The Never Ending Art of Work-Life Balance

A philosophy professor places a large mason jar on the desk in front of his class and proceeds to fill the jar to the top with as many large rocks that will possibly fit. He then asks the class, “Is the jar full?” Some students answered yes, some answered no. It wasn’t full. So he continued to fill the jar with smaller rocks and then asks the class again, “Is the jar full now?” Again, the answer was no. So the philosophy professor adds sand to the jar and asks the question again. As before, the answer is no. This time he adds water to the jar and then asked his students:

“What is the moral of this story?”

“There’s always room for more,” one student cleverly commented. And while it was a good answer, it was incorrect.

“No,” the professor responded, “the moral of this story is that you should always put your big rocks in first or they will never fit.”

As I was sitting in this months Coffee with Women in Medicine and Science (WIMS) series titled, Work-Life Balance, this was my first time hearing about the Rocks, Pebbles and Sand Analogy for Time Management, and it really got me thinking. Throughout my undergraduate career, things came easy to me. I never had to use a planner. I never struggled to juggle, work, my campus leadership positions, class and friends. I had a strange gift of effortlessly making everything fit. Going into my third year of graduate school, lets just say that this is no longer the case.  By the end of the week, something, or someone, always gets left out of the equation. After hearing the stories of Women, at various stages of their careers, work and life is an equation that you are always trying to balance. An equation that can sometimes only become  harder once you decided to build a family in a workforce that tells women that children will only hinder their career.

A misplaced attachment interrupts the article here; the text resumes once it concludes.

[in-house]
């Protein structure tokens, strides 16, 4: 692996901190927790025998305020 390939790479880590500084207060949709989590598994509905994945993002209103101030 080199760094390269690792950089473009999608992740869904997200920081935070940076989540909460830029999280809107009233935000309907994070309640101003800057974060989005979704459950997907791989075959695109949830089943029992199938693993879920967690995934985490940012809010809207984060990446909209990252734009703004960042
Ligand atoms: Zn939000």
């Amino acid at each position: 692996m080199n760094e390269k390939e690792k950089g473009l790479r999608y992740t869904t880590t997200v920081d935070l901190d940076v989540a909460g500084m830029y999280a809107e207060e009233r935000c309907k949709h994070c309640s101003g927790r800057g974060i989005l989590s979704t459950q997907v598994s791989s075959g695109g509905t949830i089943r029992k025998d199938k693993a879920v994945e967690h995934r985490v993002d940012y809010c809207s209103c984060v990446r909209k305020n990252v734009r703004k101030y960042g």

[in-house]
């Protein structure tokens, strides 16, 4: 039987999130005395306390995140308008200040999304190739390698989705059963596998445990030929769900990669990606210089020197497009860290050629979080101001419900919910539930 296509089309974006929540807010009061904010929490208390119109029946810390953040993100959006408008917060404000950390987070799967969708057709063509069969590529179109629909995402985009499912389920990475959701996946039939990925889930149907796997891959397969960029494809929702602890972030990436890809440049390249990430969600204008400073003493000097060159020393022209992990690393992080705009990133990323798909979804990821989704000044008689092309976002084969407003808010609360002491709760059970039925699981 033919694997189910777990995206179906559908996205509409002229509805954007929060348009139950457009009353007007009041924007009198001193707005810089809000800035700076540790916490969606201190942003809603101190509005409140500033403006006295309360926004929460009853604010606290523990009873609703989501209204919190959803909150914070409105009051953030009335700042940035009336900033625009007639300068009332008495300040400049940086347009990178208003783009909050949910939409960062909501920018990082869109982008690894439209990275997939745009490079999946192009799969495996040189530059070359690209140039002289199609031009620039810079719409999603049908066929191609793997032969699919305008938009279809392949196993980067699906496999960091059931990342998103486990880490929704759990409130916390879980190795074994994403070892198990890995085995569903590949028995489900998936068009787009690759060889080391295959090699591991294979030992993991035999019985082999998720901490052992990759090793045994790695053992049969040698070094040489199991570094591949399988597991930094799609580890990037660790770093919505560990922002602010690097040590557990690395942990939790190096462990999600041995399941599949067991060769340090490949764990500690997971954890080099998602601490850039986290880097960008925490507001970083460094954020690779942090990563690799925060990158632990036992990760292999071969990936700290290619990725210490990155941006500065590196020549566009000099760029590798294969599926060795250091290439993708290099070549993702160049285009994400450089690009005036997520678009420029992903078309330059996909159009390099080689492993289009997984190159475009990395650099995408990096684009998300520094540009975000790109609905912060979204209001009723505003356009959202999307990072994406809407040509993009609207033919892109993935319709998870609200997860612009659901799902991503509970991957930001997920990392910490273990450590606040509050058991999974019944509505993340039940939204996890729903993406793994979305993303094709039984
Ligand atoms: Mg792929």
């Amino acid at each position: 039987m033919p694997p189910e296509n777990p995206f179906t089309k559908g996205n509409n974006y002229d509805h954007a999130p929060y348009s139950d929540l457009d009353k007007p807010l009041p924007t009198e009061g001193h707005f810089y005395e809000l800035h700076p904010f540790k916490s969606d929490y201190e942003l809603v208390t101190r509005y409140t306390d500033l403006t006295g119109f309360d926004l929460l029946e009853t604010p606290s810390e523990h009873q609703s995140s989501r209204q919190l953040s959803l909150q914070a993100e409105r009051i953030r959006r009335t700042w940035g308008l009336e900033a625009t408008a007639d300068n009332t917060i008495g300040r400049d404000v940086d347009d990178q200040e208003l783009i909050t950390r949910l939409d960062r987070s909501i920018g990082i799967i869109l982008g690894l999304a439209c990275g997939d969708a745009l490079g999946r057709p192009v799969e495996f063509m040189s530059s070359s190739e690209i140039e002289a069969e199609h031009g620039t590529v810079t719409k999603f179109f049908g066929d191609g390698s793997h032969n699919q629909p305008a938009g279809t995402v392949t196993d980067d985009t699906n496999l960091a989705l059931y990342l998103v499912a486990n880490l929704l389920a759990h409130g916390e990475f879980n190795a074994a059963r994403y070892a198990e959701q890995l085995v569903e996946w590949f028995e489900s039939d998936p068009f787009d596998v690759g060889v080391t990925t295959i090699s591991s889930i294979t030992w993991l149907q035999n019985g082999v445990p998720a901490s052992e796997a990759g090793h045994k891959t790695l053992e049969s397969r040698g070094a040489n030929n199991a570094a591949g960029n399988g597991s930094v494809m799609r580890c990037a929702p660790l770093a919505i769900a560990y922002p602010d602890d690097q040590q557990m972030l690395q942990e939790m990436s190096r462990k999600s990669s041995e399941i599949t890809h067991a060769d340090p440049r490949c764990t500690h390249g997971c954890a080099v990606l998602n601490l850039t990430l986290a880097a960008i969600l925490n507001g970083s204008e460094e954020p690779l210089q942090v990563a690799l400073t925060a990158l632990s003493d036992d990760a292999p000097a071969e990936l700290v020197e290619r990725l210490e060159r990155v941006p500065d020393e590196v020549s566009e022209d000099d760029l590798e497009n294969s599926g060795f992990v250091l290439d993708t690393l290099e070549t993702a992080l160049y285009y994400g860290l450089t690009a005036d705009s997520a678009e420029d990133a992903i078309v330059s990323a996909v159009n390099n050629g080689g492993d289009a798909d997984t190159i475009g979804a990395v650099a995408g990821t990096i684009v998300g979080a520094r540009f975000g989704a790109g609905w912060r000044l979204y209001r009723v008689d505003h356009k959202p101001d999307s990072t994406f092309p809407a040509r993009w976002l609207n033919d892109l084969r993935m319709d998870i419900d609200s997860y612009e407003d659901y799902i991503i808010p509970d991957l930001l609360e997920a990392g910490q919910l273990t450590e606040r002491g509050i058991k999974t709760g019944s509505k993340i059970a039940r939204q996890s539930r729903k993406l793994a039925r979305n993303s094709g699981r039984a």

My take away from this session, you can have it all. More importantly, my “all” may look different from  the next person’s “all” and that is okay. For some people, their family was their big rock, which meant home time was strictly family time, at least until the kids, and spouse, were asleep and if additional work needed to be done, then this was the time to do it. For others, that big rock was running, and making sure their was always sufficient time to get a decent long-distance run in. And for a few, that big rock was work. Sometimes, we may have deadlines, emergencies, or fellowships due that require time away from the “big rocks”. Whatever the case may be, the important thing is recognizing that you are putting the things that give you the most joy in life first.